Saturday, July 11, 2020
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Artist: Haq (@)
Title: Nocturnals
Format: Download Only (MP3 + Lossless)
Label: Bearsuit Records (@)
Rated: *****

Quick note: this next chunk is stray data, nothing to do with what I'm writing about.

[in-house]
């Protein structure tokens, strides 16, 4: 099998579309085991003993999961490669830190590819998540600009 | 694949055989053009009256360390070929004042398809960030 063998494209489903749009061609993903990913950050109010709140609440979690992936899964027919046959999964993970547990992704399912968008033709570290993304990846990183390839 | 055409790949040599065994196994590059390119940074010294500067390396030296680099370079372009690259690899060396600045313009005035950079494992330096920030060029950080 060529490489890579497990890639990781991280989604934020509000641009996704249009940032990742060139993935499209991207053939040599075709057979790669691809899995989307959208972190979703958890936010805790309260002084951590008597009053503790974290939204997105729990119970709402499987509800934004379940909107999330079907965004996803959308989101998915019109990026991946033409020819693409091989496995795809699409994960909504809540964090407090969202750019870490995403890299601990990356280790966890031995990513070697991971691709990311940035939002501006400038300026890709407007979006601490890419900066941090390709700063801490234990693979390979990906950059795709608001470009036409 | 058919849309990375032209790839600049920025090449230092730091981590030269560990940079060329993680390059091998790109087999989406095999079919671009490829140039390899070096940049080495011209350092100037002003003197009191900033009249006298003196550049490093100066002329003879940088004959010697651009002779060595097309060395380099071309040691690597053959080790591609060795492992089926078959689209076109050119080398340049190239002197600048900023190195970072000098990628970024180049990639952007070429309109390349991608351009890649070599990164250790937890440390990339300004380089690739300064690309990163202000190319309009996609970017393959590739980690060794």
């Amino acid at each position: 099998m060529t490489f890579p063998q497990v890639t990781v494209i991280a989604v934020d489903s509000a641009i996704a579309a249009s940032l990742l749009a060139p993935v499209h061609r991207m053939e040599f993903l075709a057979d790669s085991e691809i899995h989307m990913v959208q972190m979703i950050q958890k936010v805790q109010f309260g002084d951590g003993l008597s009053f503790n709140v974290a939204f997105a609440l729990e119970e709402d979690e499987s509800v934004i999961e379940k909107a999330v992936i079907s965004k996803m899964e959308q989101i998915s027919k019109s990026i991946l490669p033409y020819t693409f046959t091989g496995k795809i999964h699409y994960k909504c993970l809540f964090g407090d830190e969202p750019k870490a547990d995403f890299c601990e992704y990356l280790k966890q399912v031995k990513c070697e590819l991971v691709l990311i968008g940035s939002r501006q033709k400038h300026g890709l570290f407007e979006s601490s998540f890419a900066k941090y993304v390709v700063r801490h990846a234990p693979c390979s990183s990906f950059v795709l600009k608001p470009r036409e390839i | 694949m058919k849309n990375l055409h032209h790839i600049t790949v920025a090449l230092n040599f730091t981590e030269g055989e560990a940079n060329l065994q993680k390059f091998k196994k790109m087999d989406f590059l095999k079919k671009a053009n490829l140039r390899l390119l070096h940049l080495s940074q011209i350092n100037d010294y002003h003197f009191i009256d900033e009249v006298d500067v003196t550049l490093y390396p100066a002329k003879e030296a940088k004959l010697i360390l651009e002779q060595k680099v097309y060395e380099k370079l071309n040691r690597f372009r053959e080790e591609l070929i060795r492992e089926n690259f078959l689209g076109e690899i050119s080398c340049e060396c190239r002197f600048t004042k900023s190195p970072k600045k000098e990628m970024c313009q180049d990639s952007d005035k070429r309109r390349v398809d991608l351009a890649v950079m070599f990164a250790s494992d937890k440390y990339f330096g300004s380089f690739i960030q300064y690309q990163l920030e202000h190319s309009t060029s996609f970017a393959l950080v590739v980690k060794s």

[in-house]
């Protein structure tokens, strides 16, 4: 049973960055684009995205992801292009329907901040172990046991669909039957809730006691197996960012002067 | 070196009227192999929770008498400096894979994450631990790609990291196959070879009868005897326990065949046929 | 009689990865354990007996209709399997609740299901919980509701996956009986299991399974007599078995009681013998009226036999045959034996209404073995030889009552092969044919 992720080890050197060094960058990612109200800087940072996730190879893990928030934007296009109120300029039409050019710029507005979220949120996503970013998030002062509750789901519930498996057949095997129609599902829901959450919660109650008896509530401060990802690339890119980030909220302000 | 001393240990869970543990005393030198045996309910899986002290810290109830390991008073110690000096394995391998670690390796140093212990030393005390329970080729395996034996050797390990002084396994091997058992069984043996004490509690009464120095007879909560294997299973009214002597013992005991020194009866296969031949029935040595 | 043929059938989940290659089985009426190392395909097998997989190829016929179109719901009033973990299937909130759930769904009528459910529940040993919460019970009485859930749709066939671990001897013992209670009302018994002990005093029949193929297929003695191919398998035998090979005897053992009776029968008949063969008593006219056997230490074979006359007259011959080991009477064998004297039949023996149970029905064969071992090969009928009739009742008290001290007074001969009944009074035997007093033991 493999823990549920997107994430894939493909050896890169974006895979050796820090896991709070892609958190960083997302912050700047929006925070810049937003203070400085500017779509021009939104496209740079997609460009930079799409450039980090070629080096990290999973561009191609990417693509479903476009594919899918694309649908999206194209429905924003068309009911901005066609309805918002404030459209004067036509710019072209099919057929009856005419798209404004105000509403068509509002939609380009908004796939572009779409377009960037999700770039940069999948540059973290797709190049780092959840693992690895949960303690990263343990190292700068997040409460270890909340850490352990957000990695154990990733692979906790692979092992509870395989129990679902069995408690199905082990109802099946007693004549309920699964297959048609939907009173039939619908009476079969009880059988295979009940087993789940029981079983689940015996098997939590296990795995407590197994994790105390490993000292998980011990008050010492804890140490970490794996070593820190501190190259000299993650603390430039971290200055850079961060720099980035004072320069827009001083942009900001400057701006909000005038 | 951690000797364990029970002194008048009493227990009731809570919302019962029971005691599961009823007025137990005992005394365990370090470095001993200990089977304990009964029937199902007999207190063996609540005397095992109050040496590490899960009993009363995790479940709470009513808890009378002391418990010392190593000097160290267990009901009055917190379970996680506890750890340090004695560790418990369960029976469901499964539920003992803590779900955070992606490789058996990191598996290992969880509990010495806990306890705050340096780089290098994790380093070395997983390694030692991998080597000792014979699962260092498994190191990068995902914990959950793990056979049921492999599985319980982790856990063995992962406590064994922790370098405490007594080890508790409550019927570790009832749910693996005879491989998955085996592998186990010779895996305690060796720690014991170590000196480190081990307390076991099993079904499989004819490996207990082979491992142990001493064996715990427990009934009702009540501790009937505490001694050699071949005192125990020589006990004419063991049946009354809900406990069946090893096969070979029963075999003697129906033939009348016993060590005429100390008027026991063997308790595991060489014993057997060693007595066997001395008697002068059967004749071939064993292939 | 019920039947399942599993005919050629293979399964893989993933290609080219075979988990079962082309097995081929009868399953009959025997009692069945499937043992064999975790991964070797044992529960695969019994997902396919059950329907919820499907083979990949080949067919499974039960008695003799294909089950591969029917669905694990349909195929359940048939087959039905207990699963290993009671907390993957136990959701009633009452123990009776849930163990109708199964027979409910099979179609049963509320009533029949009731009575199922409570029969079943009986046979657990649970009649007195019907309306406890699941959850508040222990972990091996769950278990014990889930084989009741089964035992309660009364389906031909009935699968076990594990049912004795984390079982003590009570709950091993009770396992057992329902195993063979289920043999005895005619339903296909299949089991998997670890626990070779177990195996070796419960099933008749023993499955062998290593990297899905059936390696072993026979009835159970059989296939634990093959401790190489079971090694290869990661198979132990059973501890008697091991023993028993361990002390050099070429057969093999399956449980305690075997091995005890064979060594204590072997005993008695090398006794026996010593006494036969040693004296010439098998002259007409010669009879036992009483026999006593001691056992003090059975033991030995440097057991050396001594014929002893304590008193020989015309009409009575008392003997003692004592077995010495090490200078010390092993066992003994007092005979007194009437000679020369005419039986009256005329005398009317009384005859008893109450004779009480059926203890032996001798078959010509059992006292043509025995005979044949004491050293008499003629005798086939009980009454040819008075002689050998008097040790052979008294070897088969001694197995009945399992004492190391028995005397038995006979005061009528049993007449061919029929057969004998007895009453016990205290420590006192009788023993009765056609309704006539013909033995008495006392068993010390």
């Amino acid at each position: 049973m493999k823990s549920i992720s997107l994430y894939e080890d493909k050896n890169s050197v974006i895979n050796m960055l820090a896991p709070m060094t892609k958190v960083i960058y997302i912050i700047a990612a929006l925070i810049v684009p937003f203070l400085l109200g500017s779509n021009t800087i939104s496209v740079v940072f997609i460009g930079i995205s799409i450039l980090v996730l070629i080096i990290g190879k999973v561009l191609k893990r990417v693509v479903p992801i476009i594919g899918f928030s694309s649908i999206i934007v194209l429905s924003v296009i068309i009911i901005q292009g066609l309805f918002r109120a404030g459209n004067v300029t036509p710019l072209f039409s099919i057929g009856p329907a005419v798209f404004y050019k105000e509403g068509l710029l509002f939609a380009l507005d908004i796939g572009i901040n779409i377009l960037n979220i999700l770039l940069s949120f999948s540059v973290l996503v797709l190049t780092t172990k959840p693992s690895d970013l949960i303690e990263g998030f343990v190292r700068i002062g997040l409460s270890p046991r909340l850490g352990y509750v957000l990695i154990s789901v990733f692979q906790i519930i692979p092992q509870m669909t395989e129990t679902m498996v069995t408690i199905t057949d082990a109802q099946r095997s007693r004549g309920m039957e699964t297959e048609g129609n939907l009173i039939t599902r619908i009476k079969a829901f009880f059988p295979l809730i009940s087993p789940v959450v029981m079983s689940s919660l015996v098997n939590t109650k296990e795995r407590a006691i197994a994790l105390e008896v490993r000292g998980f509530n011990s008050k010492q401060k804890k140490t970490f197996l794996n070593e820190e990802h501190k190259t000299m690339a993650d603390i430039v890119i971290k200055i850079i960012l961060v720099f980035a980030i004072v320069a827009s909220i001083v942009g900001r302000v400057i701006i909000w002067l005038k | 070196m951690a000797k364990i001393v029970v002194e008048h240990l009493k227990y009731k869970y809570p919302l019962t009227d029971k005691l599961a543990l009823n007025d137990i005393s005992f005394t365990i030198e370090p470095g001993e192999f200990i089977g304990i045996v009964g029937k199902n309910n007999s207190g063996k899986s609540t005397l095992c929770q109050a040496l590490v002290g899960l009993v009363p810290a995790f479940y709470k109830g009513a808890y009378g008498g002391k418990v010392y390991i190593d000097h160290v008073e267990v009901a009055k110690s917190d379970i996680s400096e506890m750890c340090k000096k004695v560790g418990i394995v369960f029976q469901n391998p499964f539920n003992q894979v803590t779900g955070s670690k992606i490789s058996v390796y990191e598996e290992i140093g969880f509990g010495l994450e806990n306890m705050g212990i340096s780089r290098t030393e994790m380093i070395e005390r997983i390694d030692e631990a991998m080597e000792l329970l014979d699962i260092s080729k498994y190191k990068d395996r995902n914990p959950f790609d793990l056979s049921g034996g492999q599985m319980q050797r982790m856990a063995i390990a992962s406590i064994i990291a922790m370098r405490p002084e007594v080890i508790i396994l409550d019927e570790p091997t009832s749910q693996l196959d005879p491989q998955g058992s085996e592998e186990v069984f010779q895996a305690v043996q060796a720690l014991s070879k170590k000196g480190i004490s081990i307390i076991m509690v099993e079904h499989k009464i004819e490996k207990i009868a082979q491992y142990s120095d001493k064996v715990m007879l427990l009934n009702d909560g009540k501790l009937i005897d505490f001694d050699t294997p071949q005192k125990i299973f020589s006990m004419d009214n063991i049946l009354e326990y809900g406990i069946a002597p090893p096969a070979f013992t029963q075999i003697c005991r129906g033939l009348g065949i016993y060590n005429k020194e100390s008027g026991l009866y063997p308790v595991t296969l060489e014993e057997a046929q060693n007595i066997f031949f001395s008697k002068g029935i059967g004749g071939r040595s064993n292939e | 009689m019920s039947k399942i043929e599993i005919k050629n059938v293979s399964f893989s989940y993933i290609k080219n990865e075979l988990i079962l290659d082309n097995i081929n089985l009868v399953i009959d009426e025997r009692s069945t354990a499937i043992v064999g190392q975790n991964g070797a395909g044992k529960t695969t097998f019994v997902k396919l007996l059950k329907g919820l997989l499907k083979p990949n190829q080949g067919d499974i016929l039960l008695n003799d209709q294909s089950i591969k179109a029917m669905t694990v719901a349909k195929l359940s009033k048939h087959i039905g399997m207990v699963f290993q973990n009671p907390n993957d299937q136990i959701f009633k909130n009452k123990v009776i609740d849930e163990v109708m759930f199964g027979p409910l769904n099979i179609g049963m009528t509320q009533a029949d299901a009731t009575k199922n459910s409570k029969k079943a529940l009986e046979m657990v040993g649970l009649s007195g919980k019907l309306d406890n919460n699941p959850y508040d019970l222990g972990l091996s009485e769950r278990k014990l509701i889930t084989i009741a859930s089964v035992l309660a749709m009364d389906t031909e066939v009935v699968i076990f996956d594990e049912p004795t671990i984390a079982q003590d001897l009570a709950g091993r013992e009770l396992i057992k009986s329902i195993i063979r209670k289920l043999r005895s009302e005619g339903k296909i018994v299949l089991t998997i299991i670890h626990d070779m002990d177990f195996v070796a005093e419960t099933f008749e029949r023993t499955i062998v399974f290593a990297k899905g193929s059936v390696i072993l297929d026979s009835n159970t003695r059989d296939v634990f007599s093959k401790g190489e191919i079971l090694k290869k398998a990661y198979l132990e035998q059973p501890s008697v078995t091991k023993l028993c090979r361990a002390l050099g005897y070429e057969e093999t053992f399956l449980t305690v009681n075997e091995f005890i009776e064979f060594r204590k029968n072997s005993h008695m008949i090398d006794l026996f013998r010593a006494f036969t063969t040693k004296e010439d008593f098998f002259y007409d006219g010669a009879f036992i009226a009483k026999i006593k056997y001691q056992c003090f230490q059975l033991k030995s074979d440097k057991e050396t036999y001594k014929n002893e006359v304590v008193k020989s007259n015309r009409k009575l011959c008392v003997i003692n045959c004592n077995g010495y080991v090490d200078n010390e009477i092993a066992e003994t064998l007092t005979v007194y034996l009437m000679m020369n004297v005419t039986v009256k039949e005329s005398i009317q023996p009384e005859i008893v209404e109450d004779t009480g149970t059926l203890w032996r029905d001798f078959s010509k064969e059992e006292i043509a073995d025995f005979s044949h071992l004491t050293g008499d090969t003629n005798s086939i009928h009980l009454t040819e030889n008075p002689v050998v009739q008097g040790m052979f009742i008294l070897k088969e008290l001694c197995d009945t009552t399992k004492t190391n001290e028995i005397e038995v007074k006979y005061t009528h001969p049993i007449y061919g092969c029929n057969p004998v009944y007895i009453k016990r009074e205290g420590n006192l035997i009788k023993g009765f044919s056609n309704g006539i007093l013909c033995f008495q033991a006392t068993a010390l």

On this gorgeous debut of the collaborative album Haq between Tokyo-based dynamic duo N-qia by adorable singer Nozomi and programmer Takma and Edinburgh-based multifarious musician Harold Nono (guitars, keyboard and programming), who previously signed an interesting collaborative project Taub with renowned Berlin sound-artist Me Raabenstein (Nonine), it seems the involved artist play an infinite air-jockey match with a remarkably wide set of samples. Each sample could be imagined as a puck that changes of pace, tone and color every time it gets shooted by mallets of opposite players against the sides of the table: percussive skips and popping slide on electrically excited pad-puffed sonic surfaces together with electro-folk, J-pop, glitch, ambient and dubstep sonorities, while Nozomi's graceful bel canto, which sometimes resembles infant wailing and utterly sleepy daydreaming murmurs, creep into the sonic tangle Takama and Harold Nono make during continuous passes of percussions and sounds, whose heterogeneity is so evident that it's not easy to make full-scale comparisons with similar artists. I can grossly envisage their heavily layered music by a succulent meat pie of well-selected cattle from the most exquisite electronic music and IDM pasturage, sometimes mottled by exotic spices and amazing fancies: I could mention Nobukazu Takemura (particularly for tracks such as the digitally jagged childish refrain of "That's Just Like The Same" or the naive trepidation of "Learning How To Fall", even if its audio montage could resemble many other musicians), Cibo Matto, Venetian Snares, Mike Paradinas, Squarepusher, Apparat (echoing together with some stuff by Four Tet on a couple of my favorite tracks, "Are You The Elephant Factory?" and "Jikan Ga Nai"), Jaga Jazzist (listener can enjoy a jazzy declension of their sound in some of their most refined tracks such as "Lifted", "Retrospect" or "Sleeper", maybe their master stroke amidst these "nocturnals"), Sketch Show and other freaks by Haruomi Hosono, Arovane or Yasume, but the way they stir broken melodies, sampledelia, electronic doodads, toytronics and splashing rhythmical patterns, is somehow original and highly enjoable. Have a listen!


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